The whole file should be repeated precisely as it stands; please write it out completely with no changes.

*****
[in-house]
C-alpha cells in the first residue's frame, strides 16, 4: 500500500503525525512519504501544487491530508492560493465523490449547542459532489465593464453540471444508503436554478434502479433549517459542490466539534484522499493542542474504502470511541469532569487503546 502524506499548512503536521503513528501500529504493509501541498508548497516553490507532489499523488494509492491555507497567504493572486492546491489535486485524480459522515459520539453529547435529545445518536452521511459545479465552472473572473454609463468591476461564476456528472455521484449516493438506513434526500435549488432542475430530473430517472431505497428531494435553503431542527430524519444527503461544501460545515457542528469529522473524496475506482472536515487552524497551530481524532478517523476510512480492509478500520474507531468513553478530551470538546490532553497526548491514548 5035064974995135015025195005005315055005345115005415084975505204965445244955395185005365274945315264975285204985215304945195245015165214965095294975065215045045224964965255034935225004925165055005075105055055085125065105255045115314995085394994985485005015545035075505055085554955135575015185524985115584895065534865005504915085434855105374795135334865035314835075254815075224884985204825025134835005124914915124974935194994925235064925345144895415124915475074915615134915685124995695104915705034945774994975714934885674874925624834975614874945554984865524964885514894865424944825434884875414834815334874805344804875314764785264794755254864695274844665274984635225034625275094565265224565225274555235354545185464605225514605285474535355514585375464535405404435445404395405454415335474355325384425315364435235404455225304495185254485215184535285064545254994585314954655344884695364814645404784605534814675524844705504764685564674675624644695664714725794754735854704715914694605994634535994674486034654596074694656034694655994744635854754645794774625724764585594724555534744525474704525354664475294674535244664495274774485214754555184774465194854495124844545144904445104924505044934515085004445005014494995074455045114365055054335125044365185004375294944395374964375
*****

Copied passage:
[in-house]
C-alpha cells in the first residue's frame, strides 16, 4: 500500500503525525512519504501544487491530508492560493465523490449547542459532489465593464453540471444508503436554478434502479433549517459542490466539534484522499493542542474504502470511541469532569487503546 502524506499548512503536521503513528501500529504493509501541498508548497516553490507532489499523488494509492491555507497567504493572486492546491489535486485524480459522515459520539453529547435529545445518536452521511459545479465552472473572473454609463468591476461564476456528472455521484449516493438506513434526500435549488432542475430530473430517472431505497428531494435553503431542527430524519444527503461544501460545515457542528469529522473524496475506482472536515487552524497551530481524532478517523476510512480492509478500520474507531468513553478530551470538546490532553497526548491514548 5035064974995135015025195005005315055005345115005415084975505204965445244955395185005365274945315264975285204985215304945195245015165214965095294975065215045045224964965255034935225004925165055005075105055055085125065105255045115314995085394994985485005015545035075505055085554955135575015185524985115584895065534865005504915085434855105374795135334865035314835075254815075224884985204825025134835005124914915124974935194994925235064925345144895415124915475074915615134915685124995695104915705034945774994975714934885674874925624834975614874945554984865524964885514894865424944825434884875414834815334874805344804875314764785264794755254864695274844665274984635225034625275094565265224565225274555235354545185464605225514605285474535355514585375464535405404435445404395405454415335474355325384425315364435235404455225304495185254485215184535285064545254994585314954655344884695364814645404784605534814675524844705504764685564674675624644695664714725794754735854704715914694605994634535994674486034654596074694656034694655994744635854754645794774625724764585594724555534744525474704525354664475294674535244664495274774485214754555184774465194854495124844545144904445104924505044934515085004445005014494995074455045114365055054335125044365185004375294944395374964375